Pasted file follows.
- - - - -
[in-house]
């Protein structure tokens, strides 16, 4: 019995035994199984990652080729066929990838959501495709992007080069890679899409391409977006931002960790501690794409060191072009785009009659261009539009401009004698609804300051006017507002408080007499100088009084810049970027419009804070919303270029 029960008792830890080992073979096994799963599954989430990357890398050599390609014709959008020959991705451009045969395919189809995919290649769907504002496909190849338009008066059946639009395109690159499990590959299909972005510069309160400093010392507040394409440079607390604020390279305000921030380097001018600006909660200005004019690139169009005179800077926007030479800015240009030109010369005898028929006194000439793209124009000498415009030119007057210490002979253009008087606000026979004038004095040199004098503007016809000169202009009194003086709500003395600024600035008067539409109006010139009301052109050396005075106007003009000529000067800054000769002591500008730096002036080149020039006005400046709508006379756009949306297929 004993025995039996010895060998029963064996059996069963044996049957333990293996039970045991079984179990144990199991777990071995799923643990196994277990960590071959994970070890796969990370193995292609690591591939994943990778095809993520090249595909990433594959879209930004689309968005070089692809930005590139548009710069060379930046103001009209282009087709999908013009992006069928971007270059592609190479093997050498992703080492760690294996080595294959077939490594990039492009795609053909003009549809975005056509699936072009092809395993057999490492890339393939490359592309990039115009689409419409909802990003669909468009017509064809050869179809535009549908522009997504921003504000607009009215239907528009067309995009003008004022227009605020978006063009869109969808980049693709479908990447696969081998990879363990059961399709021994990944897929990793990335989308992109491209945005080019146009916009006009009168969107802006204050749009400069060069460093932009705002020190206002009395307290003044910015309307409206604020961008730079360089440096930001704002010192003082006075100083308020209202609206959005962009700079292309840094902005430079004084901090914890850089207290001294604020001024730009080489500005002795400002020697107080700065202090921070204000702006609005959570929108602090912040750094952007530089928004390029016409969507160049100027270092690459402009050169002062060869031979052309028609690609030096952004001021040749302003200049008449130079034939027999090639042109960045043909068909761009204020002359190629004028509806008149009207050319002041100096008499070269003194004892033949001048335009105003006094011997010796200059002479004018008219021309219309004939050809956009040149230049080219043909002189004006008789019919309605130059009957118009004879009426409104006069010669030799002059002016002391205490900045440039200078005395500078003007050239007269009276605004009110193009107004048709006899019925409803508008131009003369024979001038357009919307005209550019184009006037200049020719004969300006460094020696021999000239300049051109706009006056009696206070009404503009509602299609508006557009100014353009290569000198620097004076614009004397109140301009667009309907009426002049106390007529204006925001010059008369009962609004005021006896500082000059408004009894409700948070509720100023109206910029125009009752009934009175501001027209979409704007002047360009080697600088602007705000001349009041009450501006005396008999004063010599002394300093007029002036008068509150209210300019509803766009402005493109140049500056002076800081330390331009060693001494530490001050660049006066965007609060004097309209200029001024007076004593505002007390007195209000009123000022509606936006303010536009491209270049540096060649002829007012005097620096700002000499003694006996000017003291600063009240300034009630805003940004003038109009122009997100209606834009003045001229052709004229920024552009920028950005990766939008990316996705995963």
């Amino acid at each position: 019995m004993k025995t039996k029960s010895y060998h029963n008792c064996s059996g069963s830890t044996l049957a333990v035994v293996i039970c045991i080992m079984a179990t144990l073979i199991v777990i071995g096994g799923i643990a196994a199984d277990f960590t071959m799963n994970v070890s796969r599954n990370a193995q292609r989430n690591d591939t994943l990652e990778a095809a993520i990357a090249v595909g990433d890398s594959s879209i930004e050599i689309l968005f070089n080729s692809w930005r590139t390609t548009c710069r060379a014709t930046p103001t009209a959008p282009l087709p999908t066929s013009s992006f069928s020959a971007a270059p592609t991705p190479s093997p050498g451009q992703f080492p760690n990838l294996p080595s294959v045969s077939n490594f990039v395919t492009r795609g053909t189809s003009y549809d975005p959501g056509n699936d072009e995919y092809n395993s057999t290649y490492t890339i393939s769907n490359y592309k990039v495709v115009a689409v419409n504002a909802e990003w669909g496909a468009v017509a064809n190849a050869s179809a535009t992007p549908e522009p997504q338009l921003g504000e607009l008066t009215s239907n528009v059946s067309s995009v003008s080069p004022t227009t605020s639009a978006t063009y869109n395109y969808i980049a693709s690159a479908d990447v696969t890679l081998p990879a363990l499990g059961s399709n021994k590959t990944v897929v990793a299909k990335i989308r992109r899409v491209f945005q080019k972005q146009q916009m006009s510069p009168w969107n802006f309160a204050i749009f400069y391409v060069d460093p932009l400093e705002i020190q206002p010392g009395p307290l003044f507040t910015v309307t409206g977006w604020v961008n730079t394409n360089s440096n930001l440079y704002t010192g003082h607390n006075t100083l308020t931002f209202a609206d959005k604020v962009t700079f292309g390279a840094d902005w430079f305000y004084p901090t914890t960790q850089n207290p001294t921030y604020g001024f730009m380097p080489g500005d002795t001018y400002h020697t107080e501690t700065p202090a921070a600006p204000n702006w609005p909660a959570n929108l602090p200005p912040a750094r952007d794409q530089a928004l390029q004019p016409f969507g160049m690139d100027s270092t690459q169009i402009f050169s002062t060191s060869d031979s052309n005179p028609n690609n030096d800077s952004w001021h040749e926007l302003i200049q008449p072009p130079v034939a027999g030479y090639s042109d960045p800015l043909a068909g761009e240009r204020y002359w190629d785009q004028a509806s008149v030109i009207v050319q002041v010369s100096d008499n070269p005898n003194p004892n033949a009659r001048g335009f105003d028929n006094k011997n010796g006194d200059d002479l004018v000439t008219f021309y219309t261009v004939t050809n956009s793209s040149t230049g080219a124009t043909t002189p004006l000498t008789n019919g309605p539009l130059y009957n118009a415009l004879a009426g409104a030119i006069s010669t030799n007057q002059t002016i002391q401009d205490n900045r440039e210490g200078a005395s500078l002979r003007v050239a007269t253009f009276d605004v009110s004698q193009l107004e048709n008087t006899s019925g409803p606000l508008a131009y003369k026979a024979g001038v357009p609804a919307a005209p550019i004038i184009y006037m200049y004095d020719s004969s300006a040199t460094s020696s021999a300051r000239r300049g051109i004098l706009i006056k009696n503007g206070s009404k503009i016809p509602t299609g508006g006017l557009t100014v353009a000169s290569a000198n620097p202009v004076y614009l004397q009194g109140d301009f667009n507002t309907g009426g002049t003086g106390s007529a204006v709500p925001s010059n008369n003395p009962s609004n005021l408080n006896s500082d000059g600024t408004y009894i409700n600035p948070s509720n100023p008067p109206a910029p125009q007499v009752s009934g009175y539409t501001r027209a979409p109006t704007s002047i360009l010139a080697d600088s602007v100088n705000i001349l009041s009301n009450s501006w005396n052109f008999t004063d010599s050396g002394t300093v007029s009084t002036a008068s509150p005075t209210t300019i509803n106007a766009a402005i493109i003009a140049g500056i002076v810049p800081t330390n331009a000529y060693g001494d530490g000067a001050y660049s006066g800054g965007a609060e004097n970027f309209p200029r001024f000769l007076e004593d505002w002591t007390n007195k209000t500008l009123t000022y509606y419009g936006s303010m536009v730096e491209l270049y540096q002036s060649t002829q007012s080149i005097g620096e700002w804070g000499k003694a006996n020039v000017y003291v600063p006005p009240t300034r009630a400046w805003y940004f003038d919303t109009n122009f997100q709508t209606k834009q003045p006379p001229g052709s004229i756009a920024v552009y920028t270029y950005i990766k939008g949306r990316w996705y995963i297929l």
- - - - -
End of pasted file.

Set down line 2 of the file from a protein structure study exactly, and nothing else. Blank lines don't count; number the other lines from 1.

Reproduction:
């Protein structure tokens, strides 16, 4: 019995035994199984990652080729066929990838959501495709992007080069890679899409391409977006931002960790501690794409060191072009785009009659261009539009401009004698609804300051006017507002408080007499100088009084810049970027419009804070919303270029 029960008792830890080992073979096994799963599954989430990357890398050599390609014709959008020959991705451009045969395919189809995919290649769907504002496909190849338009008066059946639009395109690159499990590959299909972005510069309160400093010392507040394409440079607390604020390279305000921030380097001018600006909660200005004019690139169009005179800077926007030479800015240009030109010369005898028929006194000439793209124009000498415009030119007057210490002979253009008087606000026979004038004095040199004098503007016809000169202009009194003086709500003395600024600035008067539409109006010139009301052109050396005075106007003009000529000067800054000769002591500008730096002036080149020039006005400046709508006379756009949306297929 004993025995039996010895060998029963064996059996069963044996049957333990293996039970045991079984179990144990199991777990071995799923643990196994277990960590071959994970070890796969990370193995292609690591591939994943990778095809993520090249595909990433594959879209930004689309968005070089692809930005590139548009710069060379930046103001009209282009087709999908013009992006069928971007270059592609190479093997050498992703080492760690294996080595294959077939490594990039492009795609053909003009549809975005056509699936072009092809395993057999490492890339393939490359592309990039115009689409419409909802990003669909468009017509064809050869179809535009549908522009997504921003504000607009009215239907528009067309995009003008004022227009605020978006063009869109969808980049693709479908990447696969081998990879363990059961399709021994990944897929990793990335989308992109491209945005080019146009916009006009009168969107802006204050749009400069060069460093932009705002020190206002009395307290003044910015309307409206604020961008730079360089440096930001704002010192003082006075100083308020209202609206959005962009700079292309840094902005430079004084901090914890850089207290001294604020001024730009080489500005002795400002020697107080700065202090921070204000702006609005959570929108602090912040750094952007530089928004390029016409969507160049100027270092690459402009050169002062060869031979052309028609690609030096952004001021040749302003200049008449130079034939027999090639042109960045043909068909761009204020002359190629004028509806008149009207050319002041100096008499070269003194004892033949001048335009105003006094011997010796200059002479004018008219021309219309004939050809956009040149230049080219043909002189004006008789019919309605130059009957118009004879009426409104006069010669030799002059002016002391205490900045440039200078005395500078003007050239007269009276605004009110193009107004048709006899019925409803508008131009003369024979001038357009919307005209550019184009006037200049020719004969300006460094020696021999000239300049051109706009006056009696206070009404503009509602299609508006557009100014353009290569000198620097004076614009004397109140301009667009309907009426002049106390007529204006925001010059008369009962609004005021006896500082000059408004009894409700948070509720100023109206910029125009009752009934009175501001027209979409704007002047360009080697600088602007705000001349009041009450501006005396008999004063010599002394300093007029002036008068509150209210300019509803766009402005493109140049500056002076800081330390331009060693001494530490001050660049006066965007609060004097309209200029001024007076004593505002007390007195209000009123000022509606936006303010536009491209270049540096060649002829007012005097620096700002000499003694006996000017003291600063009240300034009630805003940004003038109009122009997100209606834009003045001229052709004229920024552009920028950005990766939008990316996705995963």